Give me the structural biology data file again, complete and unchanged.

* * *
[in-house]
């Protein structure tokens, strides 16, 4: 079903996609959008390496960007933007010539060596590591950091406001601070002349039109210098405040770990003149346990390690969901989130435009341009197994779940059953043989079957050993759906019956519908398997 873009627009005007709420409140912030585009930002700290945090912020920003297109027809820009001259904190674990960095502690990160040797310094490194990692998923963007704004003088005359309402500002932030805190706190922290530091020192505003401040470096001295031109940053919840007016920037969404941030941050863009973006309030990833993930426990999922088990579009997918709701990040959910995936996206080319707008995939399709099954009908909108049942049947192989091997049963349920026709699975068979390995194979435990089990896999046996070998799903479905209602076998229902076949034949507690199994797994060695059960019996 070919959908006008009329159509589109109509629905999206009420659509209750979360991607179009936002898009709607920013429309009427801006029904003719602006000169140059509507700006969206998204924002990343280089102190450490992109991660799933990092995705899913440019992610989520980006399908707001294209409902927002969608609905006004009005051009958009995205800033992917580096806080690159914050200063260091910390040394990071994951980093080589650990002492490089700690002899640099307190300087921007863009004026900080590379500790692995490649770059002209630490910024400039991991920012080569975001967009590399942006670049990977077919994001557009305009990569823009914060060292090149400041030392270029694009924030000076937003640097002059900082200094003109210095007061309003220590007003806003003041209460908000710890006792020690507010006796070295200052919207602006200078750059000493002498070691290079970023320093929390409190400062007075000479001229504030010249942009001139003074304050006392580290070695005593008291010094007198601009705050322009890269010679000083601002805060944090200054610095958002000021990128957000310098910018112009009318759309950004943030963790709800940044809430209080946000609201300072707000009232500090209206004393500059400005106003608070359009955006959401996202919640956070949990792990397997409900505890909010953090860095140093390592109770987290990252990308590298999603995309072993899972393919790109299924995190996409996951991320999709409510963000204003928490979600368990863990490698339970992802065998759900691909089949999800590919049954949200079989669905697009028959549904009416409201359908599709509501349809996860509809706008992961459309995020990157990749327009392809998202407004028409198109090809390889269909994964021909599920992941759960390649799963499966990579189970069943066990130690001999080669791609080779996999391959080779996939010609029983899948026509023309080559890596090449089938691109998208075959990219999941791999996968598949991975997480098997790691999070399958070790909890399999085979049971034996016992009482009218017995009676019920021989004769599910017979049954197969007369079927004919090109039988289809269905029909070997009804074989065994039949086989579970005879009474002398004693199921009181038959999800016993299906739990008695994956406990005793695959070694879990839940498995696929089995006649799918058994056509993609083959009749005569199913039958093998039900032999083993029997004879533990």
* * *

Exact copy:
[in-house]
């Protein structure tokens, strides 16, 4: 079903996609959008390496960007933007010539060596590591950091406001601070002349039109210098405040770990003149346990390690969901989130435009341009197994779940059953043989079957050993759906019956519908398997 873009627009005007709420409140912030585009930002700290945090912020920003297109027809820009001259904190674990960095502690990160040797310094490194990692998923963007704004003088005359309402500002932030805190706190922290530091020192505003401040470096001295031109940053919840007016920037969404941030941050863009973006309030990833993930426990999922088990579009997918709701990040959910995936996206080319707008995939399709099954009908909108049942049947192989091997049963349920026709699975068979390995194979435990089990896999046996070998799903479905209602076998229902076949034949507690199994797994060695059960019996 070919959908006008009329159509589109109509629905999206009420659509209750979360991607179009936002898009709607920013429309009427801006029904003719602006000169140059509507700006969206998204924002990343280089102190450490992109991660799933990092995705899913440019992610989520980006399908707001294209409902927002969608609905006004009005051009958009995205800033992917580096806080690159914050200063260091910390040394990071994951980093080589650990002492490089700690002899640099307190300087921007863009004026900080590379500790692995490649770059002209630490910024400039991991920012080569975001967009590399942006670049990977077919994001557009305009990569823009914060060292090149400041030392270029694009924030000076937003640097002059900082200094003109210095007061309003220590007003806003003041209460908000710890006792020690507010006796070295200052919207602006200078750059000493002498070691290079970023320093929390409190400062007075000479001229504030010249942009001139003074304050006392580290070695005593008291010094007198601009705050322009890269010679000083601002805060944090200054610095958002000021990128957000310098910018112009009318759309950004943030963790709800940044809430209080946000609201300072707000009232500090209206004393500059400005106003608070359009955006959401996202919640956070949990792990397997409900505890909010953090860095140093390592109770987290990252990308590298999603995309072993899972393919790109299924995190996409996951991320999709409510963000204003928490979600368990863990490698339970992802065998759900691909089949999800590919049954949200079989669905697009028959549904009416409201359908599709509501349809996860509809706008992961459309995020990157990749327009392809998202407004028409198109090809390889269909994964021909599920992941759960390649799963499966990579189970069943066990130690001999080669791609080779996999391959080779996939010609029983899948026509023309080559890596090449089938691109998208075959990219999941791999996968598949991975997480098997790691999070399958070790909890399999085979049971034996016992009482009218017995009676019920021989004769599910017979049954197969007369079927004919090109039988289809269905029909070997009804074989065994039949086989579970005879009474002398004693199921009181038959999800016993299906739990008695994956406990005793695959070694879990839940498995696929089995006649799918058994056509993609083959009749005569199913039958093998039900032999083993029997004879533990």